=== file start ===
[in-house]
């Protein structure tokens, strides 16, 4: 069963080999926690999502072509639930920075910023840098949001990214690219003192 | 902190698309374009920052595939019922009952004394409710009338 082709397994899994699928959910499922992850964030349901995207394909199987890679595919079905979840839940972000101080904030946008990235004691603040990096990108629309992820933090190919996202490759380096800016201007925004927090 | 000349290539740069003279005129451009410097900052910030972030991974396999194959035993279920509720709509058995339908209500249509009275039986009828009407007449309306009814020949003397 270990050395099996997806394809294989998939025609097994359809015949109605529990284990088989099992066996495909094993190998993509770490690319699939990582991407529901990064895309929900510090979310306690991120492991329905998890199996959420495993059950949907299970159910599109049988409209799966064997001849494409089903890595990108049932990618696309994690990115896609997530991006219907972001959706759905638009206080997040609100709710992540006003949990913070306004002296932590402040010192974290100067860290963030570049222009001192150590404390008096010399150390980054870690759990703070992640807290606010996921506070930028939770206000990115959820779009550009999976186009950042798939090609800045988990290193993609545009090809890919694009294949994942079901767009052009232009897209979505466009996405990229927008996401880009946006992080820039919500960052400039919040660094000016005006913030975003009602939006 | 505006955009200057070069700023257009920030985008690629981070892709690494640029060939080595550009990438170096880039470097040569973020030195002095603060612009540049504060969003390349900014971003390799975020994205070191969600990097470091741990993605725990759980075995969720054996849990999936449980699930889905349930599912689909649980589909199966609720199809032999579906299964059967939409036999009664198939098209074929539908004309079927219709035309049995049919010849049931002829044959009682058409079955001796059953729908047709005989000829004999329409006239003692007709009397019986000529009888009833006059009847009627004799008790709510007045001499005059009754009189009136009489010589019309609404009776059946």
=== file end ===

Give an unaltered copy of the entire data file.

[in-house]
């Protein structure tokens, strides 16, 4: 069963080999926690999502072509639930920075910023840098949001990214690219003192 | 902190698309374009920052595939019922009952004394409710009338 082709397994899994699928959910499922992850964030349901995207394909199987890679595919079905979840839940972000101080904030946008990235004691603040990096990108629309992820933090190919996202490759380096800016201007925004927090 | 000349290539740069003279005129451009410097900052910030972030991974396999194959035993279920509720709509058995339908209500249509009275039986009828009407007449309306009814020949003397 270990050395099996997806394809294989998939025609097994359809015949109605529990284990088989099992066996495909094993190998993509770490690319699939990582991407529901990064895309929900510090979310306690991120492991329905998890199996959420495993059950949907299970159910599109049988409209799966064997001849494409089903890595990108049932990618696309994690990115896609997530991006219907972001959706759905638009206080997040609100709710992540006003949990913070306004002296932590402040010192974290100067860290963030570049222009001192150590404390008096010399150390980054870690759990703070992640807290606010996921506070930028939770206000990115959820779009550009999976186009950042798939090609800045988990290193993609545009090809890919694009294949994942079901767009052009232009897209979505466009996405990229927008996401880009946006992080820039919500960052400039919040660094000016005006913030975003009602939006 | 505006955009200057070069700023257009920030985008690629981070892709690494640029060939080595550009990438170096880039470097040569973020030195002095603060612009540049504060969003390349900014971003390799975020994205070191969600990097470091741990993605725990759980075995969720054996849990999936449980699930889905349930599912689909649980589909199966609720199809032999579906299964059967939409036999009664198939098209074929539908004309079927219709035309049995049919010849049931002829044959009682058409079955001796059953729908047709005989000829004999329409006239003692007709009397019986000529009888009833006059009847009627004799008790709510007045001499005059009754009189009136009489010589019309609404009776059946």